It’s been so gratifying to see the community building that has happened, and for me personally, I have this whole new group of friends and we have common interests. That’s just been so rewarding. On the individual projects, at the beginning we just started educating people about how to reduce energy in their homes. We had some seminars and we’ve been continuing that along the way. We did the first solar project on the high school. We got the high school panels by getting a certain number of people in town to pledge to the Clean Energy Fund, and then we won an installation from this organization. Since then, we’ve done a big solarized project, SolarizeMA. We got 40 homeowners to put solar on their homes. Then, Fred Yen came to us a few years in and said, “Hey, we should have a farmers market in Winchester!” and we said “Great! Go for it, we’ll be right behind you!” It was his brainchild, but we’re the 501c3 and the organizing body for it. We were able to provide some volunteers and other support. It’s been hugely gratifying to see that community being built in Winchester. At the Winchester Farmers Market on Saturdays you come out and see people running into each other serendipitously and having great conversations. We just didn’t have that a few years ago, so that’s been really fun!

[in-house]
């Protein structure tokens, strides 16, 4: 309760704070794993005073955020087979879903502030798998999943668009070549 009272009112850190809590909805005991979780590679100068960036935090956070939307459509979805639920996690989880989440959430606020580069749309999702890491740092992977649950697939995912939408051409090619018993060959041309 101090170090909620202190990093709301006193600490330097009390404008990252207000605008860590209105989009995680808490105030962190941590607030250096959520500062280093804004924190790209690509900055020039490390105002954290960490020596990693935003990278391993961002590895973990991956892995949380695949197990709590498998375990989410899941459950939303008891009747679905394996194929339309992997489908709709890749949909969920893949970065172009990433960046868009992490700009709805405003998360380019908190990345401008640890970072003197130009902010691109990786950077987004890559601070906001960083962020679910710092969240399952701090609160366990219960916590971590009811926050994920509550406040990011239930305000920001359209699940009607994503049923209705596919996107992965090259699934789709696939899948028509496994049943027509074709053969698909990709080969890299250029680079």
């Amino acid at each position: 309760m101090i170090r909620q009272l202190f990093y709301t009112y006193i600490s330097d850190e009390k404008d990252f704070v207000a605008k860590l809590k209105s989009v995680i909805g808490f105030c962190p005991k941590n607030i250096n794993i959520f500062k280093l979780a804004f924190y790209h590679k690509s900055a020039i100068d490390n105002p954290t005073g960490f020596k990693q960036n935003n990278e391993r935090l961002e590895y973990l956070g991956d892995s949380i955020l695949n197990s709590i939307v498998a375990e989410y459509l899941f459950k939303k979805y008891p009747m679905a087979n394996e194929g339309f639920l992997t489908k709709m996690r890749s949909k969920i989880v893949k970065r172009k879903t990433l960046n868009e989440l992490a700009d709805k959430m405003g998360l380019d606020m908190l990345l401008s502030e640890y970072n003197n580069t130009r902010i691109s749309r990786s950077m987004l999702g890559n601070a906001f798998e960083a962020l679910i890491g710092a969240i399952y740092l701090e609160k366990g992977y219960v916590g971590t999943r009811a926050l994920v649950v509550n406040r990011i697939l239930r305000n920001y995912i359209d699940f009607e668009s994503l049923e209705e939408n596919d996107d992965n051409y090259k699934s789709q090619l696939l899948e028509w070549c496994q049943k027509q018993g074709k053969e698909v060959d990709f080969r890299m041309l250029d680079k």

What do you think has been your organization’s biggest contribution to Winchester?

Probably the Winchester Farmers Market which, as I said, was Fred Yen’s baby. Other towns around us had them, and we were able to put ours on this beautiful Common that we have. We figured, let’s take advantage of that resource, it’s a central place where people can come and run into their neighbors and just hang out and listen to music.

What do you want the legacy of your organization to be?

It would be great if we could point to specific environmental gains we’ve made, whether it’s mostly reducing carbon, that’s the main thing. Also to say that we helped build the community, that’s really important to me, and that we really strove to be inclusive. I really try to keep it completely non-partisan. You don’t have to be a Green Democrat to be in our group; we have Republicans, we have conservatives, we have the whole spectrum. Young, old, male, female, whoever you are, you’re welcome in the group.

Do you think being a woman has impacted how people view you as a businessperson/or head of an organization?

I wonder about that, but I haven’t felt that necessarily. I had a recent conversation with a friend of mine in town who’s very involved in organizations and town business and she has felt it. I’m surprised at that – I guess it depends on what pocket of town government and volunteerism you work in, but I can’t say that I’ve felt that, really.

Who is one woman who has inspired you?

Jane Goodall, someone who for decades just keeps plugging along on whatever her passion is. It’s all about educating people and doing it in a gentle, non-judgmental way for the most part even though she’s dealing with people who do horrendous things sometimes.

Any advice to other female entrepreneurs?

Do whatever you need to set aside your fear. Or, you know, often fear can’t be set aside. Just push through it and know that if you have your vision in mind of what you’re trying to go for, keep your mind on that, and say “I know the fear is there, but I’m going to ignore it today and keep going.”